Aster novi-anliae Rudelsburg. The flowers are smaller than on Barr's, but the plant is standing up and does not make such a mess.

Aster novi-angliae Andeken an Paul Gerber. The best of them all . Vase-shaped plant standing stifly upright. Flowers small-ish, but many of them and the plant looks like it thrives.

Aster novi-angliae Martina Wolkonsky. Honestly , I can't see any difference between this one and Violetta. Neither of them is what I call a good plant. I already got rid of Violetta. Martina will be gone too as soon as I find something else in this colour.

I have two more on trials , but they haven't bloomed yet. Next year will be a judgement year for Aster novi-belgii. Of 7-8 varieties I bought to be selfsupporting and healthy(whatever it means), only 1 has kept the promise. I gave them 1 more chance.

Aster sedifolius Nanus. The plant opens a lot, possibly because of all this rain. The name Nanus is misleading. It grows more than 60 cm here.

Rebloom on Trollius ircuticus:


Chrysanthemum Rosetta. Advertised as very hardy. I will see. But looks very good.

Persicaria amplexicaulis Caliente. The closest to pure red(I got rid of the pinkish ones).

Here you can compare it to P.a. Dikke Floskes(the thick ones)

A clump shot of Aconitum carmichaellii. A seedling plant here. Pay attention how far down the stem it is budded. Did I get lucky or what? It will have enough to do for a long time.

continues later.

    Bookmark   September 26, 2011 at 6:20PM
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wieslaw59

Last shots from September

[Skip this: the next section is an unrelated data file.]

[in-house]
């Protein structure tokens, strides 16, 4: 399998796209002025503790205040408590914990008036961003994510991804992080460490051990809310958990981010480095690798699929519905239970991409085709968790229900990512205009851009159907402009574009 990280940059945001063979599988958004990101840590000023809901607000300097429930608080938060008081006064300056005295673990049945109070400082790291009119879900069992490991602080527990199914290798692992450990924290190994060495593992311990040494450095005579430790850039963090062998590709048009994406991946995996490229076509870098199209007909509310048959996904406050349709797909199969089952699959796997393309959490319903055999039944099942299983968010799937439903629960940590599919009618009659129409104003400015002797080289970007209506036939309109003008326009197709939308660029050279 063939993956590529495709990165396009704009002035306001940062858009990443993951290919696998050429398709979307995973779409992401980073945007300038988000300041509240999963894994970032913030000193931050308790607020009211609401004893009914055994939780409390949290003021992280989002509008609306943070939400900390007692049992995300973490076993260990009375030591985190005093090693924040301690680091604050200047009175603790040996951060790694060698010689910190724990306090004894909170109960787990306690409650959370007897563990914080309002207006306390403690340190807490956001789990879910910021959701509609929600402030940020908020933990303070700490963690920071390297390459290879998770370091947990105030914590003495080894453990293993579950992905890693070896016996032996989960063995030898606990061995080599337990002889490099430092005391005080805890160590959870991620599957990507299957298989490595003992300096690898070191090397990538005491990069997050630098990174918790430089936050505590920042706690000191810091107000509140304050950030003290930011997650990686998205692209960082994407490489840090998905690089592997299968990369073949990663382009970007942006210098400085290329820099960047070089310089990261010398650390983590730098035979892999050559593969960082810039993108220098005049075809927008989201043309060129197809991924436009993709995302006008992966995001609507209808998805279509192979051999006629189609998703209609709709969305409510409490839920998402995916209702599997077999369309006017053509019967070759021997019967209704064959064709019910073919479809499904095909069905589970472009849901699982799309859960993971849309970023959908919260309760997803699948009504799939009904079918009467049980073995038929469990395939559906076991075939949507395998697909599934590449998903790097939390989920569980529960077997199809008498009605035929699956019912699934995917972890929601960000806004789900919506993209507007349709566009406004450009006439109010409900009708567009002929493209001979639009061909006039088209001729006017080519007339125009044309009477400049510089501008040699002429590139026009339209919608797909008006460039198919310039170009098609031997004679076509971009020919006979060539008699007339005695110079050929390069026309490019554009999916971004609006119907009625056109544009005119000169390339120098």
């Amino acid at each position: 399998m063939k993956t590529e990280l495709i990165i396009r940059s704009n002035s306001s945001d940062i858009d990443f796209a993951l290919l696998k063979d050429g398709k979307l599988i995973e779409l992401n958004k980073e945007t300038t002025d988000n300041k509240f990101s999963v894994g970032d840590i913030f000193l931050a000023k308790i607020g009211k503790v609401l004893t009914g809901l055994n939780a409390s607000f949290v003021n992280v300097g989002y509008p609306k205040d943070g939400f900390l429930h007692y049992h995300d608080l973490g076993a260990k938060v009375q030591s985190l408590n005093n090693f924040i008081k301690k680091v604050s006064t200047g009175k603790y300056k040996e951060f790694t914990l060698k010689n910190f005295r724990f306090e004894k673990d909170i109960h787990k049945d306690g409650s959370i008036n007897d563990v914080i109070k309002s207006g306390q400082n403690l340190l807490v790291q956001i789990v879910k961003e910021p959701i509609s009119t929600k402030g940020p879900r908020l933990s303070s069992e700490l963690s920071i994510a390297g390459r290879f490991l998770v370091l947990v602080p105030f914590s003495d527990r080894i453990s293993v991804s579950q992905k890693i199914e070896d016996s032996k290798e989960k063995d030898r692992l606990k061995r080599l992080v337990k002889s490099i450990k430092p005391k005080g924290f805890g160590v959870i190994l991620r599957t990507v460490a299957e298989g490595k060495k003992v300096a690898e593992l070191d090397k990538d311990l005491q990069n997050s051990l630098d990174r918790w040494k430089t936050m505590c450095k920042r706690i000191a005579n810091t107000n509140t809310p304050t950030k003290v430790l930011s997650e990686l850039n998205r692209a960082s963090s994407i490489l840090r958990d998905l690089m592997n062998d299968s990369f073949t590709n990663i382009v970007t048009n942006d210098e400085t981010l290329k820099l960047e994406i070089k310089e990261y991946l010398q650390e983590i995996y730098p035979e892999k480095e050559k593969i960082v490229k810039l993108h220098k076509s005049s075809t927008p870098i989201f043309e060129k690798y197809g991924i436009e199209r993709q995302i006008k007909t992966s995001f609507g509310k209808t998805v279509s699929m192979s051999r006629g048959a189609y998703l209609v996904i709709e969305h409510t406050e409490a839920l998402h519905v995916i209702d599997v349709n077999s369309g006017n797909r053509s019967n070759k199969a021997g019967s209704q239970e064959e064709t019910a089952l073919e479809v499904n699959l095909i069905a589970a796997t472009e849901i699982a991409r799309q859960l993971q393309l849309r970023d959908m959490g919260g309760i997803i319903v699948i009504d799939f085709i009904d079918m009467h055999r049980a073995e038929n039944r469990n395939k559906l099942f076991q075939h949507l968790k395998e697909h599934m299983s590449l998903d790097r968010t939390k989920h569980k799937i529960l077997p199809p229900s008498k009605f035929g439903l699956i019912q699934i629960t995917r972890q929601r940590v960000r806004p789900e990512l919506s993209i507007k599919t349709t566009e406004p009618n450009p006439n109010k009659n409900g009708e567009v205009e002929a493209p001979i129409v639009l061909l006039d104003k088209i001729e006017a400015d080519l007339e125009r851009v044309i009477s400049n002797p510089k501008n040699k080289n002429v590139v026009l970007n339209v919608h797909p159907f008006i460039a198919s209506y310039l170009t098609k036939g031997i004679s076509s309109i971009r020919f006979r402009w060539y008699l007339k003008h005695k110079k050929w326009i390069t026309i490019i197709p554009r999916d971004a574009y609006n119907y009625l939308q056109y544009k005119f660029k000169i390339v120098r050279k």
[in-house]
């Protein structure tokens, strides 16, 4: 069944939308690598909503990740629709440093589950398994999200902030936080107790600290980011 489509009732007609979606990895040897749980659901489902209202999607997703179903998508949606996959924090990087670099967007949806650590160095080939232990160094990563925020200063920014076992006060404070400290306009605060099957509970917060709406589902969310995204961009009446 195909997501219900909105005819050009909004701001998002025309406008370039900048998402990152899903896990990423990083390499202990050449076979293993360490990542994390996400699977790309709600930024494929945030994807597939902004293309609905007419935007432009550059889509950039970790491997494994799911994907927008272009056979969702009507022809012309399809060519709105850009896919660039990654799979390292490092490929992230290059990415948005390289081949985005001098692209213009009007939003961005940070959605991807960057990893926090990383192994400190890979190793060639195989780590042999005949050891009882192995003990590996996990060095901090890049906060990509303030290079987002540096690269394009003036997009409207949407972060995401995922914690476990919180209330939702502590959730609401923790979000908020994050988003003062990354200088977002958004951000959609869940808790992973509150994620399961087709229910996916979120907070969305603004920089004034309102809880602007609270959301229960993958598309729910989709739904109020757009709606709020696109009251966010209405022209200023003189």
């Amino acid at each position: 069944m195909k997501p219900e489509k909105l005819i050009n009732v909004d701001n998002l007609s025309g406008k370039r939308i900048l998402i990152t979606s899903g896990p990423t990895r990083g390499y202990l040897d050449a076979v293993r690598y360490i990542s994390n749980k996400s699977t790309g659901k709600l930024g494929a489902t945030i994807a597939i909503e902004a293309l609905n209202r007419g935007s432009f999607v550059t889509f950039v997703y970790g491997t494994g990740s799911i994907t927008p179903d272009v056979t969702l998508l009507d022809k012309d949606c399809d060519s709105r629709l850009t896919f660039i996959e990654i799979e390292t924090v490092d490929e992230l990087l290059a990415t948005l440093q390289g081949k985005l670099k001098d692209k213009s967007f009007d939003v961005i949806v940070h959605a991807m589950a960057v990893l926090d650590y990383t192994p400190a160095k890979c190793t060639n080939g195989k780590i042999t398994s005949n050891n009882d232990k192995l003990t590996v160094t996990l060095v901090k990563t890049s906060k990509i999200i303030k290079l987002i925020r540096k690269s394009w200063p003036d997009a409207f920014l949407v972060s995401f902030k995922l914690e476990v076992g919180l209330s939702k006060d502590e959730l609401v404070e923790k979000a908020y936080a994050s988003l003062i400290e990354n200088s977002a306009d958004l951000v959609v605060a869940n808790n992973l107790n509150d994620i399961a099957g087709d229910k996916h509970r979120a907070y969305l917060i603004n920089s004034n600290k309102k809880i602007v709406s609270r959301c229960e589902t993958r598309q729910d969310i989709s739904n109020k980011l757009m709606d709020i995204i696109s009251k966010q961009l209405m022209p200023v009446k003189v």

Aconitum carmichaelli Kelmscott. The tallest and latest of named cultivars. Selfsupporting. Here with Helianthus Loddon Gold. Loddon Gold is lower than Soleil d'Or and the flowers are slightly smaller, but otherwise identical.

Aconitum carmichaelli The Grim Reaper. Short. Here with Rudbeckia laciniata Goldquelle

Aconitum seoulense. For collectors. Less spectacular than A.carmichaelli. But it stands well in shade and the foliage looks like that of the oak trees.

Helianthus , bought as Capenoch Star. I can't see any difference between this one and Morgensonne. A good plant anyway.


Aster X frikartii Wunder von Stäfa. Marginally hardy for me. One division died this winter, but 3 survived. Extremely useful and beautiful plant. It must be planted in full sun, then it stands up well. I have found out that the only difference between this one and Mönch is , that Wunder can stand up, and Mönch cannot. So Mönch was sent out to the compost pile.

I have found another Meconopsis cambrica still blooming

Rebloom on Campanula lactiflora Superba. Another variety , Pritchard's variety, is less hardy and got nailed by the winter.The whole clump sent only two shoots, I do not know if it comes back next year.

Helianthus Lemon Queen. A very good plant.

Another Meconopsis cambrica. Isn't it charming?

Hosta Fragrant Bouquet. After 4 years of leaves, it surprised me with flowers, opened September the 30th! It does smell nicely of lilacs.

Aster Pink Star. Described as running in good conditions. Not for me. A very polite and healthy plant. Many small pink stars on nicely standing up plant.